Great crises are usually not the result of a single cause, and so in attempting to answer this question we should avoid oversimplification. But I believe the question can be largely answered. Whether the answer will please those who ask it, however, is another matter.
The question as we have framed it is often followed by another one: what exactly has the church done to bring this about? And no doubt certain actions of the church have played an important role in creating the current state of affairs. The Second Vatican Council, the encyclical Humanae vitae, and most recently the scandal of sexual abuse by so many priests are frequently mentioned. But I believe a situation much like the current one would probably have developed anyway, given certain other changes that have taken place. Since 1960 the church has changed; but it has changed far less than society has changed. I believe therefore that to understand what has been happening to the church we should first look to the changes that have taken place in society.
These changes in society can be summarized for convenience in one word: a dramatic liberalization. The decline in church attendance took place in the late sixties and early seventies. When I first came to the U.S. in the summer of 1962, it was by many standards a conservative country. One way this showed itself was in clothing: people still felt called upon to dress well when going into town. If you watch a street scene in the news films made at that time, you will notice that the women wear dresses and coats, the men suits. I can remember vividly being warned, for example, (coming from a tennis-loving Australia) not to wear shorts in public on the way to the tennis court, but to change into them there.
Since 1960 American society, and Western society in general, has undergone a series of revolutions. Let us briefly consider the five or six main ones. The first was the sexual revolution ushered in by the arrival on the market of the birth-control pill. Previously, a very large part of the rules governing social behavior since time immemorial had been created for the purpose of protecting women from the pressures that could lead to pregnancy outside of marriage. Men’s innate desire for sexual freedom was deeply restrained in hundreds of different ways by women’s demand for security. In the space of a few months this was overturned completely. Women could now enjoy the same sexual freedom as men with little fear of paying for the rest of their lives a drastic penalty — as it seemed. For both sexes, recreational sex became commonplace. The profound effects of this revolution on the shape of human society, and even on its ultimate fate, are far from over, and far from being grasped (as birth rates everywhere in the Western world decline below replacement, while those of “third-world” societies continue unabated).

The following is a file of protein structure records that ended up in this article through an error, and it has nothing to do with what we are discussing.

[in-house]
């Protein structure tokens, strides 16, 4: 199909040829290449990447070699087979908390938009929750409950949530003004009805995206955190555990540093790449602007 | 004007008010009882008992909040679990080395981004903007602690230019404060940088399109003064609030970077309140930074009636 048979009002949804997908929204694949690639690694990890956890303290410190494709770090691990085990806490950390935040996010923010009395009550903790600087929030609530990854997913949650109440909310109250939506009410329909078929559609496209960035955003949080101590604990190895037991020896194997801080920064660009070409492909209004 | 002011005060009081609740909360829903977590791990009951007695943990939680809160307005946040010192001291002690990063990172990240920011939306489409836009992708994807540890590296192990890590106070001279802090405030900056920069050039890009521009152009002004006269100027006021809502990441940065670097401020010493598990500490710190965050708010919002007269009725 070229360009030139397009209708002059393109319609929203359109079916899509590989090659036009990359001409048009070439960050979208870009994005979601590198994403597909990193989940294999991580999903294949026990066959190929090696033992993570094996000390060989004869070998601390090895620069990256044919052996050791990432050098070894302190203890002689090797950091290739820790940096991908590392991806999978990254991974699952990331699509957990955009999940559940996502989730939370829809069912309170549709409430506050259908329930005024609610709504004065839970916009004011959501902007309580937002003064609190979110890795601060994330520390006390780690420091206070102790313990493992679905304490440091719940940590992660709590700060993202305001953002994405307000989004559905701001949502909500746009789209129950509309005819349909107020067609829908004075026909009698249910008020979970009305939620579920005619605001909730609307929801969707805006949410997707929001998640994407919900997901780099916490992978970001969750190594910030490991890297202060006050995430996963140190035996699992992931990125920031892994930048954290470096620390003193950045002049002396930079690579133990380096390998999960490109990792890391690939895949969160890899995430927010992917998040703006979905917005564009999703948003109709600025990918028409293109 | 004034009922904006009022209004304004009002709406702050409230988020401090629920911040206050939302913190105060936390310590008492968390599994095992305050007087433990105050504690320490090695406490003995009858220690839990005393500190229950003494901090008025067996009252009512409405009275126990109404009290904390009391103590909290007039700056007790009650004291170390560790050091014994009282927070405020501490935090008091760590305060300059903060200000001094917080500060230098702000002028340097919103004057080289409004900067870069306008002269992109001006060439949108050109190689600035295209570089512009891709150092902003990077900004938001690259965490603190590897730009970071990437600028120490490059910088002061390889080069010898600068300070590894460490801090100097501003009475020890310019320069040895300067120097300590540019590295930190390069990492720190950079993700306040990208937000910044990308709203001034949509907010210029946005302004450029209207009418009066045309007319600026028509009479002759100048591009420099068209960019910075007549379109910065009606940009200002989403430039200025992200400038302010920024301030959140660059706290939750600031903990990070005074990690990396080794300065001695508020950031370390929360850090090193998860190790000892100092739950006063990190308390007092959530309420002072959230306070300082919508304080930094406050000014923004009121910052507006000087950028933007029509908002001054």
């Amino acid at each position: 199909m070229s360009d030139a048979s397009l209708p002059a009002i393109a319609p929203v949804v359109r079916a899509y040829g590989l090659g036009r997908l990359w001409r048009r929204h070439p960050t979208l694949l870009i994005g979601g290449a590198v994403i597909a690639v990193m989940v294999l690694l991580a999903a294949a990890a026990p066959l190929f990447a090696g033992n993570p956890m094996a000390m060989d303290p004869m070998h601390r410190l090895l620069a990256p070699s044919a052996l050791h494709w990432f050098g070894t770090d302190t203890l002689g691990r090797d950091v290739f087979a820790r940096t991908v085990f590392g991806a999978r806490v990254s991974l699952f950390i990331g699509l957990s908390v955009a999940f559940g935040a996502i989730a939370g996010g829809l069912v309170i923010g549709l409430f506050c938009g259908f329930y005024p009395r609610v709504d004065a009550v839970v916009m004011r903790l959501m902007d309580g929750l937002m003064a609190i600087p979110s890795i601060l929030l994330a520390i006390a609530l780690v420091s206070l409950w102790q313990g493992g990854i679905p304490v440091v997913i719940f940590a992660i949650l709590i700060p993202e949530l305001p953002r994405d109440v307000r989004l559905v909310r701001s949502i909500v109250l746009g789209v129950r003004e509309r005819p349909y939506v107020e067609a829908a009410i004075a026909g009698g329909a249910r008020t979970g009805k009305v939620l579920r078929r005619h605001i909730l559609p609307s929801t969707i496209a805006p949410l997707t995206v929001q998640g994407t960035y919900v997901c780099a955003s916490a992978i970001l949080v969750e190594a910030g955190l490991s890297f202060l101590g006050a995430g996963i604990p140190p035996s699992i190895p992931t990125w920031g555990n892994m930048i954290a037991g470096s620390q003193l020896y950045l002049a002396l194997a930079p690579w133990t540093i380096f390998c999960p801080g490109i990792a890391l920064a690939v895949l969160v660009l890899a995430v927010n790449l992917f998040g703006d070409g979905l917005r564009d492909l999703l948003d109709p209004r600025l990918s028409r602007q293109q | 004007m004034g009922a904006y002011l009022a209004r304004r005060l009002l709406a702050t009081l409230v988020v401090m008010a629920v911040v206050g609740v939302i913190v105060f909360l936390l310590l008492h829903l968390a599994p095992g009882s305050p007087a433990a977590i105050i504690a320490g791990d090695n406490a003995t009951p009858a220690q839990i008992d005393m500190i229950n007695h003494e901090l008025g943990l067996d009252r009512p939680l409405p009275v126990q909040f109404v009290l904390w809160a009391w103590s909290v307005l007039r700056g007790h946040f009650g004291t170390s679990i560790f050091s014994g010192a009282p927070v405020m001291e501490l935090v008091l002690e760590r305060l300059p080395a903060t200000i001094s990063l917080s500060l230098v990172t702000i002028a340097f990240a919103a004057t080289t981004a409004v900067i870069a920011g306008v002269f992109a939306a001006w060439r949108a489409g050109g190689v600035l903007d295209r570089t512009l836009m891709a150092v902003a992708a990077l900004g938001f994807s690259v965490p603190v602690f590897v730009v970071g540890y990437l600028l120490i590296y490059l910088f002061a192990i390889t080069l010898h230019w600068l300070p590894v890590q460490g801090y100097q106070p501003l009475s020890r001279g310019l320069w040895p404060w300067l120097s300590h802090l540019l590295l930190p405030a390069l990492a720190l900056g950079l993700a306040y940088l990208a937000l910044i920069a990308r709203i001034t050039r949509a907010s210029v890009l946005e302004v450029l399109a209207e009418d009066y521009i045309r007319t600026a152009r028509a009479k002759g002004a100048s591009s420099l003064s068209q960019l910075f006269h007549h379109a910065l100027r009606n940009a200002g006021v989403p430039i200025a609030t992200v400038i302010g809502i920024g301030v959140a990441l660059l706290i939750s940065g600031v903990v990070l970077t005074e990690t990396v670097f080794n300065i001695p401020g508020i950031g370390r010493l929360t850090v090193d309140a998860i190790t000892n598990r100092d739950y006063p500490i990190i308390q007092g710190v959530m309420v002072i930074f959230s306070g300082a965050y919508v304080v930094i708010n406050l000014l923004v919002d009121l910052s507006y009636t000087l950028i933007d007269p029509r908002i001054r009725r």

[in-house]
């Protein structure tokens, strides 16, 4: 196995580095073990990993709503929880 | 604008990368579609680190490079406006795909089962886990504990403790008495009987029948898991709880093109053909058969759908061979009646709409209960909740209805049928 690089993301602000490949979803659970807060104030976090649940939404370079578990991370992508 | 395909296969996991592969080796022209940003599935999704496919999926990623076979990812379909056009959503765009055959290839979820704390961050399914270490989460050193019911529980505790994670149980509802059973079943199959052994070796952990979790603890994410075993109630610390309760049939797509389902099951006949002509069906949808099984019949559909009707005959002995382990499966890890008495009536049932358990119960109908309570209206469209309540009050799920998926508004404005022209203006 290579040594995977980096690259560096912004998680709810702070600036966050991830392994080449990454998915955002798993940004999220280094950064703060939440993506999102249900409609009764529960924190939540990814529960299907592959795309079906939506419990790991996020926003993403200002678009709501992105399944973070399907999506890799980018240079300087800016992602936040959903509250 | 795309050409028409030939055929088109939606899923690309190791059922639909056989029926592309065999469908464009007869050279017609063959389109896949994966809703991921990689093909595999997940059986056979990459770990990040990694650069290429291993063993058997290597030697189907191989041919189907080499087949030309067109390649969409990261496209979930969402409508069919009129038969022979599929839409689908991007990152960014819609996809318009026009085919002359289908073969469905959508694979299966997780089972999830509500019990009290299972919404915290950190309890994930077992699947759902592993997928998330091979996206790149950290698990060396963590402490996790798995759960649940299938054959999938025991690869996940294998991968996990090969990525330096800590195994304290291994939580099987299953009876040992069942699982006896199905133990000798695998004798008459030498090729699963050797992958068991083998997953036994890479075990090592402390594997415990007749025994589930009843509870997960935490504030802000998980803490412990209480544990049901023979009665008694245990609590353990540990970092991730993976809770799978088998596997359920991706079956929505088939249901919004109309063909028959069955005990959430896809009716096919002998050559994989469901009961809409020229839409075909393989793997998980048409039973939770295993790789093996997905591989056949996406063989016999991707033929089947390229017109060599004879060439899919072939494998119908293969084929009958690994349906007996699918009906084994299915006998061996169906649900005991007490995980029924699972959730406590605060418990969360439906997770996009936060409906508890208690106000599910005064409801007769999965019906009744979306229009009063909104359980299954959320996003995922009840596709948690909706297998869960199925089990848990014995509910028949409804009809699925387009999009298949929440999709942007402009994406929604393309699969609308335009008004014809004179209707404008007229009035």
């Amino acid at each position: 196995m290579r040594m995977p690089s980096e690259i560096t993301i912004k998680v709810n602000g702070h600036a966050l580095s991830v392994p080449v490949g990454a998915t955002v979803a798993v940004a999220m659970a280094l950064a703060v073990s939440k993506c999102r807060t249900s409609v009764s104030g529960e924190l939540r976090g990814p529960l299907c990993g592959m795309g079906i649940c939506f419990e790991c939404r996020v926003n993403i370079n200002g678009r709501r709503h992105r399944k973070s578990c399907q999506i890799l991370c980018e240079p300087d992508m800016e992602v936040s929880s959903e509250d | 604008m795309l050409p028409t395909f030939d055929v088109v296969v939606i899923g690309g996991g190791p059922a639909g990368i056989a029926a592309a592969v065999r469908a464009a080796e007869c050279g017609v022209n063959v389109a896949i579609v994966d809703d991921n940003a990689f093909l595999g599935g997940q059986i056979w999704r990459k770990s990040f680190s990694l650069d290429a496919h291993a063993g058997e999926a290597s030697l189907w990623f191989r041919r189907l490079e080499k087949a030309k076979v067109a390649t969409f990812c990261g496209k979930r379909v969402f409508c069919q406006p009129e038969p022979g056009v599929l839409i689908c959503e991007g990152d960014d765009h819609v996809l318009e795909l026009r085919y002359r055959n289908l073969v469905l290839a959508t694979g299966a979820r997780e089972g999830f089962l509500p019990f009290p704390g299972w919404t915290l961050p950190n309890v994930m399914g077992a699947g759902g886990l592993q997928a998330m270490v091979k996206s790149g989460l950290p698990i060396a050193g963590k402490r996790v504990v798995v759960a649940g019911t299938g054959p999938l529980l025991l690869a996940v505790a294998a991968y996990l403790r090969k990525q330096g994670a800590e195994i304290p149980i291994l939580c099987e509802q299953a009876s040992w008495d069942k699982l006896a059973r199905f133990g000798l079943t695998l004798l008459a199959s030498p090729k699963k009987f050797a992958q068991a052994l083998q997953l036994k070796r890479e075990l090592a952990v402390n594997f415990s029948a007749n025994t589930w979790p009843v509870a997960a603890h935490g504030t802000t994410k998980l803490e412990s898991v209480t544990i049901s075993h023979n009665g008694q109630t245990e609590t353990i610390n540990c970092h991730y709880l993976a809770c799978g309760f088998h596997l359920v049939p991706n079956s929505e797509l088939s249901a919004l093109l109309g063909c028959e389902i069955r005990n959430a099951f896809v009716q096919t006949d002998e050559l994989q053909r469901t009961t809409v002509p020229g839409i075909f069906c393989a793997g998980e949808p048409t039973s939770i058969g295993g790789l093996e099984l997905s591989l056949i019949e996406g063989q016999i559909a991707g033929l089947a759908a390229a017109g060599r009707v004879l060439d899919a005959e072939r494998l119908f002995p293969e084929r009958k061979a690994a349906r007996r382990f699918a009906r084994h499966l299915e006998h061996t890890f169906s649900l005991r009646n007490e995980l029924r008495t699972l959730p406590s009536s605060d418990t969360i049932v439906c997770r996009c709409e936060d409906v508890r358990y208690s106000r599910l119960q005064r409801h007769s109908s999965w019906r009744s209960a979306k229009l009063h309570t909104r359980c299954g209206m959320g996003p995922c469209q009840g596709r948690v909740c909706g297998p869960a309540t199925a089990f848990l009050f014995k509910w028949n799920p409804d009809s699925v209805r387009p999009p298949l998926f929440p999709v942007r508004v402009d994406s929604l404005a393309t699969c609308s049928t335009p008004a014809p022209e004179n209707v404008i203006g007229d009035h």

A second revolution came with the civil rights legislation of 1964 and its ban on peaceful or non-coercive discrimination. This not only altered the relations between the races but also between the sexes, for it banned discrimination not only on the ground of race but also of sex. Of the two, the ban on “sexual discrimination” has had far more revolutionary consequences for our society, for it not only resulted in a majority of women abandoning their traditional role as creators of the home in order to enter the workplace, one consequence of which has been their determination to have fewer children, with the result just alluded to that our society no longer reproduces itself; but also led the way to bans and demands for bans on further kinds of non-coercive discrimination such as that on the ground of homosexuality. The worldwide Anglican Communion is being rent asunder at the present time by just this effect of the Civil Rights law of 1964. Many others could be mentioned in almost every aspect of contemporary life. The sense of justice has undergone a profound alteration. Standards in many areas of behavior have declined because standards are inherently discriminatory.
These two revolutions have been reinforced by three others: the student revolt, the narcotics revolution and the feminist revolution. When the 1960s began, universities (at least the best of them) were governed by scholars who had demonstrated their expertise in their fields, the full professors. When the decade ended, they were governed instead by the students and the junior or beginning professors, who together had at least veto power over most decisions, including the hiring of faculty. Combined with the effects of the other revolutions, this produced the educational organizations we now have, in which the search for truth is routinely subordinated to the demands of “political correctness.” Related events occurred in the nation’s public school systems as teachers were deprived of the authority they once were considered to possess.